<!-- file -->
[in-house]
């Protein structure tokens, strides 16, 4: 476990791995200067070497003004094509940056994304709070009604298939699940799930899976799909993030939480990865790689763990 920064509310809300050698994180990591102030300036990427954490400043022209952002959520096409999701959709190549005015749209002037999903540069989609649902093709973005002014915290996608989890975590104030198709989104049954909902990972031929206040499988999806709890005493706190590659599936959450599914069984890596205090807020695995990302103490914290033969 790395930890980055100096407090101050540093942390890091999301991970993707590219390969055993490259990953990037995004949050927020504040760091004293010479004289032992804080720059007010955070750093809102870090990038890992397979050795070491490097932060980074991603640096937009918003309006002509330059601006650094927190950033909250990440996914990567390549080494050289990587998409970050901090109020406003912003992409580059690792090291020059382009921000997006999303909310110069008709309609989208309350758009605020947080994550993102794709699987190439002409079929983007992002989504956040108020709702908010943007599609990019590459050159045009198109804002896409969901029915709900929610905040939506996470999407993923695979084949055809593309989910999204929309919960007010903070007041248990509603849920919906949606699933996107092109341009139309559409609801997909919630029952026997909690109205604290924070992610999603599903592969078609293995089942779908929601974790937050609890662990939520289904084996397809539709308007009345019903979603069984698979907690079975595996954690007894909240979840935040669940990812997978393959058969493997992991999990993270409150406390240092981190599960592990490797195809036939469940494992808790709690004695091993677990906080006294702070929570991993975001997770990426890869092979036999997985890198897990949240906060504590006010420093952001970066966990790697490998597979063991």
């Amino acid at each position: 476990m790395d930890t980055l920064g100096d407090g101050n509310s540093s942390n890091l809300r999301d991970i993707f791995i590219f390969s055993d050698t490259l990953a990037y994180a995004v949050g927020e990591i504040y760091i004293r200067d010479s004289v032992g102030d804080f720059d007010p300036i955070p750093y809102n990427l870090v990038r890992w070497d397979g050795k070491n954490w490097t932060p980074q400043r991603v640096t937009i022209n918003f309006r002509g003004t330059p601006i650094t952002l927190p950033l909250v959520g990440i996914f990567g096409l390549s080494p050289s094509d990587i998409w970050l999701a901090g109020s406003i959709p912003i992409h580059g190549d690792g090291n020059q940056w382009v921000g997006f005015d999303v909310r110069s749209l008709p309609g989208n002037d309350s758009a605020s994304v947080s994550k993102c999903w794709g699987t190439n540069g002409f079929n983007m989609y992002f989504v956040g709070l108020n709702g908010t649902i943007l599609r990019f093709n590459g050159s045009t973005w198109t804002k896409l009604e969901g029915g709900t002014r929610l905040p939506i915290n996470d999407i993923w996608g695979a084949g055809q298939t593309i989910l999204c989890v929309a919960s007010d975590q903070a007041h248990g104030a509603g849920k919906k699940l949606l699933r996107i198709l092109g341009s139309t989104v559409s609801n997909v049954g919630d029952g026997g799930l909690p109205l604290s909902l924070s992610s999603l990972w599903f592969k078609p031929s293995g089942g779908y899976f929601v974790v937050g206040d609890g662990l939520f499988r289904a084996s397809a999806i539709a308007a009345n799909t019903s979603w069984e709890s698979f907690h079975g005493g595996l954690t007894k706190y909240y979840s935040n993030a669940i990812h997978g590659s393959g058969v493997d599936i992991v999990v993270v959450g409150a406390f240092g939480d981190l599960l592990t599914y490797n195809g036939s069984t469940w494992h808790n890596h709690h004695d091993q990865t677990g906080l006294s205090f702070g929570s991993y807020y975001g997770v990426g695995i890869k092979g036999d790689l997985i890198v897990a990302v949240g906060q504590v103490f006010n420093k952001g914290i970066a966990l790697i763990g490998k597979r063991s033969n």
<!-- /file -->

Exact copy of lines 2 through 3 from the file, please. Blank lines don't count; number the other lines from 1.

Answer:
């Protein structure tokens, strides 16, 4: 476990791995200067070497003004094509940056994304709070009604298939699940799930899976799909993030939480990865790689763990 920064509310809300050698994180990591102030300036990427954490400043022209952002959520096409999701959709190549005015749209002037999903540069989609649902093709973005002014915290996608989890975590104030198709989104049954909902990972031929206040499988999806709890005493706190590659599936959450599914069984890596205090807020695995990302103490914290033969 790395930890980055100096407090101050540093942390890091999301991970993707590219390969055993490259990953990037995004949050927020504040760091004293010479004289032992804080720059007010955070750093809102870090990038890992397979050795070491490097932060980074991603640096937009918003309006002509330059601006650094927190950033909250990440996914990567390549080494050289990587998409970050901090109020406003912003992409580059690792090291020059382009921000997006999303909310110069008709309609989208309350758009605020947080994550993102794709699987190439002409079929983007992002989504956040108020709702908010943007599609990019590459050159045009198109804002896409969901029915709900929610905040939506996470999407993923695979084949055809593309989910999204929309919960007010903070007041248990509603849920919906949606699933996107092109341009139309559409609801997909919630029952026997909690109205604290924070992610999603599903592969078609293995089942779908929601974790937050609890662990939520289904084996397809539709308007009345019903979603069984698979907690079975595996954690007894909240979840935040669940990812997978393959058969493997992991999990993270409150406390240092981190599960592990490797195809036939469940494992808790709690004695091993677990906080006294702070929570991993975001997770990426890869092979036999997985890198897990949240906060504590006010420093952001970066966990790697490998597979063991």
């Amino acid at each position: 476990m790395d930890t980055l920064g100096d407090g101050n509310s540093s942390n890091l809300r999301d991970i993707f791995i590219f390969s055993d050698t490259l990953a990037y994180a995004v949050g927020e990591i504040y760091i004293r200067d010479s004289v032992g102030d804080f720059d007010p300036i955070p750093y809102n990427l870090v990038r890992w070497d397979g050795k070491n954490w490097t932060p980074q400043r991603v640096t937009i022209n918003f309006r002509g003004t330059p601006i650094t952002l927190p950033l909250v959520g990440i996914f990567g096409l390549s080494p050289s094509d990587i998409w970050l999701a901090g109020s406003i959709p912003i992409h580059g190549d690792g090291n020059q940056w382009v921000g997006f005015d999303v909310r110069s749209l008709p309609g989208n002037d309350s758009a605020s994304v947080s994550k993102c999903w794709g699987t190439n540069g002409f079929n983007m989609y992002f989504v956040g709070l108020n709702g908010t649902i943007l599609r990019f093709n590459g050159s045009t973005w198109t804002k896409l009604e969901g029915g709900t002014r929610l905040p939506i915290n996470d999407i993923w996608g695979a084949g055809q298939t593309i989910l999204c989890v929309a919960s007010d975590q903070a007041h248990g104030a509603g849920k919906k699940l949606l699933r996107i198709l092109g341009s139309t989104v559409s609801n997909v049954g919630d029952g026997g799930l909690p109205l604290s909902l924070s992610s999603l990972w599903f592969k078609p031929s293995g089942g779908y899976f929601v974790v937050g206040d609890g662990l939520f499988r289904a084996s397809a999806i539709a308007a009345n799909t019903s979603w069984e709890s698979f907690h079975g005493g595996l954690t007894k706190y909240y979840s935040n993030a669940i990812h997978g590659s393959g058969v493997d599936i992991v999990v993270v959450g409150a406390f240092g939480d981190l599960l592990t599914y490797n195809g036939s069984t469940w494992h808790n890596h709690h004695d091993q990865t677990g906080l006294s205090f702070g929570s991993y807020y975001g997770v990426g695995i890869k092979g036999d790689l997985i890198v897990a990302v949240g906060q504590v103490f006010n420093k952001g914290i970066a966990l790697i763990g490998k597979r063991s033969n």